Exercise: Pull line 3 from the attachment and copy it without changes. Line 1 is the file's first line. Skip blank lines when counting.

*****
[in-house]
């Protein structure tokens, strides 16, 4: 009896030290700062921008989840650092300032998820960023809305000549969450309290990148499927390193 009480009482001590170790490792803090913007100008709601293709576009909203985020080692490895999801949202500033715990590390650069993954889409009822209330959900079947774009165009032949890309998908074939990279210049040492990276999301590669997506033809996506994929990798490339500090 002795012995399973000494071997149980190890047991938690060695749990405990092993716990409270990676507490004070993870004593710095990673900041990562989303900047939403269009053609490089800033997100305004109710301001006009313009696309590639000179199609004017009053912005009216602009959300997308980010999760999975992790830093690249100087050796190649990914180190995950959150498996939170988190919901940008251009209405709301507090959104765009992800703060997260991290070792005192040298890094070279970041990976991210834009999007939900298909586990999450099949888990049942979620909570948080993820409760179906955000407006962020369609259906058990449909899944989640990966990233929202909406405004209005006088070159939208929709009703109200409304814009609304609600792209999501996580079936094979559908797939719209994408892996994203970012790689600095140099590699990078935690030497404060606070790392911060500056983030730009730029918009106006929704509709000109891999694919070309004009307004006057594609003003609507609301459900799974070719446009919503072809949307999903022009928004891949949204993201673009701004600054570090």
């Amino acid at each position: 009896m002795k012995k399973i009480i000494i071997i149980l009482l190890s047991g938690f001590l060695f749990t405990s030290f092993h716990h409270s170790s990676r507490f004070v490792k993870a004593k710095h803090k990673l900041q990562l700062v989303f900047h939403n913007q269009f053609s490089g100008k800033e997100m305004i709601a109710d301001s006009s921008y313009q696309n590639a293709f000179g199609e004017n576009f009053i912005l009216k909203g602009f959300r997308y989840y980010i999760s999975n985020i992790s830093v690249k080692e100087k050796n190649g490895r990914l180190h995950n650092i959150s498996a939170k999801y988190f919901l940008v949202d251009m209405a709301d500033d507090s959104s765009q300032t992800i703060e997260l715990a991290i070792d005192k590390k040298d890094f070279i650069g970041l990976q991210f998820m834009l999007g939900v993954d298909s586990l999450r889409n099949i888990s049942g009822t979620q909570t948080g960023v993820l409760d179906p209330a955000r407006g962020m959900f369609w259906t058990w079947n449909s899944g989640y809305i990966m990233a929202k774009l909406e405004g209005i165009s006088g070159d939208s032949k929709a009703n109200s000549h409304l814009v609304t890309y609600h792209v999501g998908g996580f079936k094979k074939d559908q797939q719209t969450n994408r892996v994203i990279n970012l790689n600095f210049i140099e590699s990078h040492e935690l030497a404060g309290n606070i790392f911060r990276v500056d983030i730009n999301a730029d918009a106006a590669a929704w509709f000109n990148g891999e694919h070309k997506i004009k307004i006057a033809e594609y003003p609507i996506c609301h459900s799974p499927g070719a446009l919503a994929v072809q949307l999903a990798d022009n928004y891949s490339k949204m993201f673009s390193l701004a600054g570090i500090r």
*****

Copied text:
């Amino acid at each position: 009896m002795k012995k399973i009480i000494i071997i149980l009482l190890s047991g938690f001590l060695f749990t405990s030290f092993h716990h409270s170790s990676r507490f004070v490792k993870a004593k710095h803090k990673l900041q990562l700062v989303f900047h939403n913007q269009f053609s490089g100008k800033e997100m305004i709601a109710d301001s006009s921008y313009q696309n590639a293709f000179g199609e004017n576009f009053i912005l009216k909203g602009f959300r997308y989840y980010i999760s999975n985020i992790s830093v690249k080692e100087k050796n190649g490895r990914l180190h995950n650092i959150s498996a939170k999801y988190f919901l940008v949202d251009m209405a709301d500033d507090s959104s765009q300032t992800i703060e997260l715990a991290i070792d005192k590390k040298d890094f070279i650069g970041l990976q991210f998820m834009l999007g939900v993954d298909s586990l999450r889409n099949i888990s049942g009822t979620q909570t948080g960023v993820l409760d179906p209330a955000r407006g962020m959900f369609w259906t058990w079947n449909s899944g989640y809305i990966m990233a929202k774009l909406e405004g209005i165009s006088g070159d939208s032949k929709a009703n109200s000549h409304l814009v609304t890309y609600h792209v999501g998908g996580f079936k094979k074939d559908q797939q719209t969450n994408r892996v994203i990279n970012l790689n600095f210049i140099e590699s990078h040492e935690l030497a404060g309290n606070i790392f911060r990276v500056d983030i730009n999301a730029d918009a106006a590669a929704w509709f000109n990148g891999e694919h070309k997506i004009k307004i006057a033809e594609y003003p609507i996506c609301h459900s799974p499927g070719a446009l919503a994929v072809q949307l999903a990798d022009n928004y891949s490339k949204m993201f673009s390193l701004a600054g570090i500090r």